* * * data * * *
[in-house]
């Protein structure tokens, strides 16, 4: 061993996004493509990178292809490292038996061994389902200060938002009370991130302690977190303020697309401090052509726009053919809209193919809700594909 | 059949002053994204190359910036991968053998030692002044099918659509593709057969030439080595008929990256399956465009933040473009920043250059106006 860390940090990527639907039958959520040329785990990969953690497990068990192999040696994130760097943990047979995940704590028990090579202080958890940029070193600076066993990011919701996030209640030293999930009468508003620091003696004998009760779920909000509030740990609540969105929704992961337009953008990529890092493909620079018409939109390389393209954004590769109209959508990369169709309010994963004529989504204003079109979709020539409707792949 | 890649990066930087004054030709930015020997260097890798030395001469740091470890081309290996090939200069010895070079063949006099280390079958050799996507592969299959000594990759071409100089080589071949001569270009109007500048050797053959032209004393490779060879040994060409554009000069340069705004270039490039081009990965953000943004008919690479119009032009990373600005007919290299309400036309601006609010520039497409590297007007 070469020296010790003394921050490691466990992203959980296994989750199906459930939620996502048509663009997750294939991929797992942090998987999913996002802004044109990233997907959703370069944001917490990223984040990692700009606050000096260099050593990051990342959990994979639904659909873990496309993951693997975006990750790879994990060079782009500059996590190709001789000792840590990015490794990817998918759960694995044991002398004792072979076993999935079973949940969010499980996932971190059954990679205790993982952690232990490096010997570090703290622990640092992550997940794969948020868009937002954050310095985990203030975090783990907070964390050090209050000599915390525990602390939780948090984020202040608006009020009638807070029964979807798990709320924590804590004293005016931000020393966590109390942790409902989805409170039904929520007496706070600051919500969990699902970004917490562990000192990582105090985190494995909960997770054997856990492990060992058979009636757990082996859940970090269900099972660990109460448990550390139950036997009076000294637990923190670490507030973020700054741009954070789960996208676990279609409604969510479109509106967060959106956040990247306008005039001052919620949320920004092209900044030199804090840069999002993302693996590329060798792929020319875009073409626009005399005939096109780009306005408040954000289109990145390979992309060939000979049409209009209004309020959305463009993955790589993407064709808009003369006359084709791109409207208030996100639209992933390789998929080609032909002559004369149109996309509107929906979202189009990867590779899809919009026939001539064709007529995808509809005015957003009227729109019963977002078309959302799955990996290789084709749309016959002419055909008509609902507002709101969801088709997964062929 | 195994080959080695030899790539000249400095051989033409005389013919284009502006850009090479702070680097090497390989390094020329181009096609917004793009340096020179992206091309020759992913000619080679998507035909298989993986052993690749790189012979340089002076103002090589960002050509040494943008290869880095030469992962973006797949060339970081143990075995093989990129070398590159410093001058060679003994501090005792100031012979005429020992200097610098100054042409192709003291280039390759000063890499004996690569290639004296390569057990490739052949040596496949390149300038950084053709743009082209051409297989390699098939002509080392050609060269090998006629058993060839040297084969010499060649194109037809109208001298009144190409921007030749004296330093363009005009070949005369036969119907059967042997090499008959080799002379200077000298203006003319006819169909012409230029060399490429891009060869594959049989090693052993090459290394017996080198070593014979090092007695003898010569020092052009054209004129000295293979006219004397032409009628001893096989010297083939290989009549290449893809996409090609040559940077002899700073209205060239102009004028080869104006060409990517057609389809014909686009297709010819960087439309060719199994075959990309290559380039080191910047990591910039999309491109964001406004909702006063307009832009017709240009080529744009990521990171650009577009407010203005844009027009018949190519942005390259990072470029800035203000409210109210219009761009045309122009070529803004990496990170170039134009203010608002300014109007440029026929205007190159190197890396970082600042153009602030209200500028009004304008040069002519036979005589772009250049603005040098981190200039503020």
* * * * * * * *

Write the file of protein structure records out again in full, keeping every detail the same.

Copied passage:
[in-house]
């Protein structure tokens, strides 16, 4: 061993996004493509990178292809490292038996061994389902200060938002009370991130302690977190303020697309401090052509726009053919809209193919809700594909 | 059949002053994204190359910036991968053998030692002044099918659509593709057969030439080595008929990256399956465009933040473009920043250059106006 860390940090990527639907039958959520040329785990990969953690497990068990192999040696994130760097943990047979995940704590028990090579202080958890940029070193600076066993990011919701996030209640030293999930009468508003620091003696004998009760779920909000509030740990609540969105929704992961337009953008990529890092493909620079018409939109390389393209954004590769109209959508990369169709309010994963004529989504204003079109979709020539409707792949 | 890649990066930087004054030709930015020997260097890798030395001469740091470890081309290996090939200069010895070079063949006099280390079958050799996507592969299959000594990759071409100089080589071949001569270009109007500048050797053959032209004393490779060879040994060409554009000069340069705004270039490039081009990965953000943004008919690479119009032009990373600005007919290299309400036309601006609010520039497409590297007007 070469020296010790003394921050490691466990992203959980296994989750199906459930939620996502048509663009997750294939991929797992942090998987999913996002802004044109990233997907959703370069944001917490990223984040990692700009606050000096260099050593990051990342959990994979639904659909873990496309993951693997975006990750790879994990060079782009500059996590190709001789000792840590990015490794990817998918759960694995044991002398004792072979076993999935079973949940969010499980996932971190059954990679205790993982952690232990490096010997570090703290622990640092992550997940794969948020868009937002954050310095985990203030975090783990907070964390050090209050000599915390525990602390939780948090984020202040608006009020009638807070029964979807798990709320924590804590004293005016931000020393966590109390942790409902989805409170039904929520007496706070600051919500969990699902970004917490562990000192990582105090985190494995909960997770054997856990492990060992058979009636757990082996859940970090269900099972660990109460448990550390139950036997009076000294637990923190670490507030973020700054741009954070789960996208676990279609409604969510479109509106967060959106956040990247306008005039001052919620949320920004092209900044030199804090840069999002993302693996590329060798792929020319875009073409626009005399005939096109780009306005408040954000289109990145390979992309060939000979049409209009209004309020959305463009993955790589993407064709808009003369006359084709791109409207208030996100639209992933390789998929080609032909002559004369149109996309509107929906979202189009990867590779899809919009026939001539064709007529995808509809005015957003009227729109019963977002078309959302799955990996290789084709749309016959002419055909008509609902507002709101969801088709997964062929 | 195994080959080695030899790539000249400095051989033409005389013919284009502006850009090479702070680097090497390989390094020329181009096609917004793009340096020179992206091309020759992913000619080679998507035909298989993986052993690749790189012979340089002076103002090589960002050509040494943008290869880095030469992962973006797949060339970081143990075995093989990129070398590159410093001058060679003994501090005792100031012979005429020992200097610098100054042409192709003291280039390759000063890499004996690569290639004296390569057990490739052949040596496949390149300038950084053709743009082209051409297989390699098939002509080392050609060269090998006629058993060839040297084969010499060649194109037809109208001298009144190409921007030749004296330093363009005009070949005369036969119907059967042997090499008959080799002379200077000298203006003319006819169909012409230029060399490429891009060869594959049989090693052993090459290394017996080198070593014979090092007695003898010569020092052009054209004129000295293979006219004397032409009628001893096989010297083939290989009549290449893809996409090609040559940077002899700073209205060239102009004028080869104006060409990517057609389809014909686009297709010819960087439309060719199994075959990309290559380039080191910047990591910039999309491109964001406004909702006063307009832009017709240009080529744009990521990171650009577009407010203005844009027009018949190519942005390259990072470029800035203000409210109210219009761009045309122009070529803004990496990170170039134009203010608002300014109007440029026929205007190159190197890396970082600042153009602030209200500028009004304008040069002519036979005589772009250049603005040098981190200039503020």